When rocker Lou Reed died last month from complications following a liver transplant, numerous musicians and music lovers testified to the rich musical legacy he left behind. His work with the Velvet Underground and on his own has influenced generations of musicians, including pretty much the entirety of Washington's famous alternative rock scene.
However, he also left behind a legacy of a much more concrete and personal nature. When he died, Reed left behind a will that ensured the well-being of his sister and his wife, musician and performance artist Laurie Anderson.
Reed's will provided that about a quarter of his estate would go to his sister, along with a bequest of $500,000 which was to provide for their mother. Reed left his Manhattan penthouse, a vacation home and the remainder of his estate to Anderson.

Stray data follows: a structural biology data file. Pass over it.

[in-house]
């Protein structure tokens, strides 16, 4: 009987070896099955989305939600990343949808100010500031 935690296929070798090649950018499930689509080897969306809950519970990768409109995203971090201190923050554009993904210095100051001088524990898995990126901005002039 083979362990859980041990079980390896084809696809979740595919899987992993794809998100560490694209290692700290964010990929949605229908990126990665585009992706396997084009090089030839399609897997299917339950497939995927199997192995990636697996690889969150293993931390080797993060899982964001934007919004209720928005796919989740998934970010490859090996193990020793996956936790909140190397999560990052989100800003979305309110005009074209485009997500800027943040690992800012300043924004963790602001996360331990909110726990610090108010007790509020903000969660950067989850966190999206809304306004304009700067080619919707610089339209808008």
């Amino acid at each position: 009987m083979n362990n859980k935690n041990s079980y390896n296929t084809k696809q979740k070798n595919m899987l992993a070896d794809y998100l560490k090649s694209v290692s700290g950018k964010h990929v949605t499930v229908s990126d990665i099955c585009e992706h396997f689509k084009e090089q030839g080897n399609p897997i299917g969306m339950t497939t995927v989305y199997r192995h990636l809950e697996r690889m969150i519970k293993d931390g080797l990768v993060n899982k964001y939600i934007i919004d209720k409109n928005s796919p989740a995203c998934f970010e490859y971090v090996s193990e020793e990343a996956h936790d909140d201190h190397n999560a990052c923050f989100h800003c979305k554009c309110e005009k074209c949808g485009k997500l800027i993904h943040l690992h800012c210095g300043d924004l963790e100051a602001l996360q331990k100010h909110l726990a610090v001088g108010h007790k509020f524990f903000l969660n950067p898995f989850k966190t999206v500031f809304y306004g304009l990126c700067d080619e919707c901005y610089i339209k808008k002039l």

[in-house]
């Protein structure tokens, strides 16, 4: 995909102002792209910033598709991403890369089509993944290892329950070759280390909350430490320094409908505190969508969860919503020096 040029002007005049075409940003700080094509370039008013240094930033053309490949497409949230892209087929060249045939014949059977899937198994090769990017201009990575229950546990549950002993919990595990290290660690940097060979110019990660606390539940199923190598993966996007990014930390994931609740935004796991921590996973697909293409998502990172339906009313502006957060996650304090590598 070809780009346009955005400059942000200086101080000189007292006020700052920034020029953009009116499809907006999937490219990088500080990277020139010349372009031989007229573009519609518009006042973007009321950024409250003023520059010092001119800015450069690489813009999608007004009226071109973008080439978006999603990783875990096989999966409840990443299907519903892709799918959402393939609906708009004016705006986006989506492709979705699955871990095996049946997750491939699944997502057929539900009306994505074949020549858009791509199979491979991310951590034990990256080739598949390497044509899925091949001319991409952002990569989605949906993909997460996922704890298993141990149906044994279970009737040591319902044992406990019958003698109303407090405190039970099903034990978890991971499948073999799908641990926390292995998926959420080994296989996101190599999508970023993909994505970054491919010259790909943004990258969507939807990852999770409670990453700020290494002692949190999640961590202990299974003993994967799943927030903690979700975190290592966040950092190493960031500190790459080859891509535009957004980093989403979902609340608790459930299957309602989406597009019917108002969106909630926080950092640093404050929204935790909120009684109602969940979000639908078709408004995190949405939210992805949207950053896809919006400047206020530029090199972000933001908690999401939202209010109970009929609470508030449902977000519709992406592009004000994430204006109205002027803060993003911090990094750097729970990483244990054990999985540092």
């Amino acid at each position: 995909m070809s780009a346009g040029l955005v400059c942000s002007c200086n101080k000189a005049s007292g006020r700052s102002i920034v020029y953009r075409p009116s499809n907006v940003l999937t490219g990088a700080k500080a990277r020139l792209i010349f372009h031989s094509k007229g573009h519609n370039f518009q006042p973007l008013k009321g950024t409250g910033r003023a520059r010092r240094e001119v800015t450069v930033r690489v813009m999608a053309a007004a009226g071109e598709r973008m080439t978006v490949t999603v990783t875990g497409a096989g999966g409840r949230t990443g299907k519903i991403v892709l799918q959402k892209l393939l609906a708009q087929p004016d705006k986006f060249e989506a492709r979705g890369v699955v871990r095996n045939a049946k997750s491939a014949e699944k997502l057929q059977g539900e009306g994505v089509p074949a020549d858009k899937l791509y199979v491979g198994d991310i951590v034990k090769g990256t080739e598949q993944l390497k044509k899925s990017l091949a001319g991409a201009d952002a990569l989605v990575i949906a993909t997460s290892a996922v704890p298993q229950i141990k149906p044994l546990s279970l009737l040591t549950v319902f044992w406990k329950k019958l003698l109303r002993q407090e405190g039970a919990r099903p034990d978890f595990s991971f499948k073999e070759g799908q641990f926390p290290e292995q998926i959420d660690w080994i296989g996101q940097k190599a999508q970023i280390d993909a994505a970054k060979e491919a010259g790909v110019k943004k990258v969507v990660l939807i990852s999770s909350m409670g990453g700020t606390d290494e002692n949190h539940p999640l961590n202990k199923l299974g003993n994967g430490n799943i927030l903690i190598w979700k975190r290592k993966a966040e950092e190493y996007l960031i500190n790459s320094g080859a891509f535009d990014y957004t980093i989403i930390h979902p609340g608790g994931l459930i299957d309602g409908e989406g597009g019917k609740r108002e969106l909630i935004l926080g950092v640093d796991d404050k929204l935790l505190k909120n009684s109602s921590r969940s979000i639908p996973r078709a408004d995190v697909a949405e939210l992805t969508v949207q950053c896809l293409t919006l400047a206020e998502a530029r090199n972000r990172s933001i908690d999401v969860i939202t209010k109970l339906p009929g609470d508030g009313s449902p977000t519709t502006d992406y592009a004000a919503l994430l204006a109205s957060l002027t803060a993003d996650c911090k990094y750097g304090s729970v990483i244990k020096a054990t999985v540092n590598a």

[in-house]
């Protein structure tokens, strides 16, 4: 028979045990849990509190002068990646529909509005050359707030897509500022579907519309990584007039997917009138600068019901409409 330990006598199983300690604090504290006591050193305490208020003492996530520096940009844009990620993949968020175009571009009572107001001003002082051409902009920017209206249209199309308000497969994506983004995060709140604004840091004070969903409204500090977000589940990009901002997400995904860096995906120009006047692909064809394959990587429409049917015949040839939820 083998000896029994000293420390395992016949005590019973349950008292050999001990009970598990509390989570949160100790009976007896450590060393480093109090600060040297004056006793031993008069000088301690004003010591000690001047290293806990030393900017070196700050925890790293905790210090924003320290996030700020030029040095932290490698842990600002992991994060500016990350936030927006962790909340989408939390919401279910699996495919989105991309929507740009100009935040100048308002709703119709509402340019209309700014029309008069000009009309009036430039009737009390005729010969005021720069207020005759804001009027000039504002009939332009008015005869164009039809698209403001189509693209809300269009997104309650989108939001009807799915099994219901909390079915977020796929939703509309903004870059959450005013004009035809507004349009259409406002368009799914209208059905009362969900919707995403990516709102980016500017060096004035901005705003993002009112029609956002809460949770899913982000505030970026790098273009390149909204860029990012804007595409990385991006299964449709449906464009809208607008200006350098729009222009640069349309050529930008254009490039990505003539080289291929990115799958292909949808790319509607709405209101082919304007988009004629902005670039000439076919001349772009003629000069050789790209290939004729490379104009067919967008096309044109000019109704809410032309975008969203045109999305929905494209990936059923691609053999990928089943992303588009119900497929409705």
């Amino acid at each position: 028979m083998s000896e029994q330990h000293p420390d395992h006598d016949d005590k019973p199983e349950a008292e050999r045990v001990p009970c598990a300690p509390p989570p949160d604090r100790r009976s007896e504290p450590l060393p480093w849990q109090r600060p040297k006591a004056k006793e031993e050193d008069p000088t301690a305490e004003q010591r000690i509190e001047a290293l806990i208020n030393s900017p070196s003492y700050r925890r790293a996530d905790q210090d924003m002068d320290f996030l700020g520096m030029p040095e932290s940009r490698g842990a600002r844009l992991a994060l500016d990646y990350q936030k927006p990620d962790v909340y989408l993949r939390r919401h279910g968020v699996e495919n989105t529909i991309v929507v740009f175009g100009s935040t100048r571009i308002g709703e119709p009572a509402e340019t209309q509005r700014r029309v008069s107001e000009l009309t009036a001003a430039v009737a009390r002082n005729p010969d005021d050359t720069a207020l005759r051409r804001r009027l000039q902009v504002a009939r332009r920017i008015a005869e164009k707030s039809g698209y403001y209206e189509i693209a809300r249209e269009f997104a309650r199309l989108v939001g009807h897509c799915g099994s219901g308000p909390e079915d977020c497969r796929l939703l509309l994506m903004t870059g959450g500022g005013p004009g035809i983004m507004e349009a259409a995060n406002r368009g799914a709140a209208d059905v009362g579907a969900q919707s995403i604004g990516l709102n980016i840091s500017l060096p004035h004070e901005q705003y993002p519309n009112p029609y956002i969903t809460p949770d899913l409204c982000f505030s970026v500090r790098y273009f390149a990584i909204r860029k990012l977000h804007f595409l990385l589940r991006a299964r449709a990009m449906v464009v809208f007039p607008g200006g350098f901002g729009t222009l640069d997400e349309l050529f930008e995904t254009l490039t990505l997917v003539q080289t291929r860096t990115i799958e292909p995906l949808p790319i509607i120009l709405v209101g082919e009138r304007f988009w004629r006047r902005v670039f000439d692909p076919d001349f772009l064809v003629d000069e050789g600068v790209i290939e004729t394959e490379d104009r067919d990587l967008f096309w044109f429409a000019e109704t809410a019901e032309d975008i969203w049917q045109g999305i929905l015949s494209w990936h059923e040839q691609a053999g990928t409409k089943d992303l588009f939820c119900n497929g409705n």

That estate is likely to grow as sales and airplay of Reed's work skyrocketed after the news of his death. The Velvet Underground famously sold very few albums during their active years, and other than the hit "Walk On the Wild Side," his solo work never made much of a commercial impact. However, after his death, industry watchers reported huge increases in sales, radio airplay and online streams of his work. According to Nielsen SoundScan, sales of his solo work jumped 607 percent the week of his death over the week before. All of this is likely to result in increased revenue from royalties.
Few Washington residents can boast anything like Reed's body of work or even his relatively modest sales figures. Still, almost everyone has something he or she would like to preserve in order to ensure the well-being of their family. Reed's story provides a reminder that a will is a vital part of a simple and effective estate plan.
Source: CBS News, "Lou Reed leaves estate to wife, sister," Nov. 5, 2013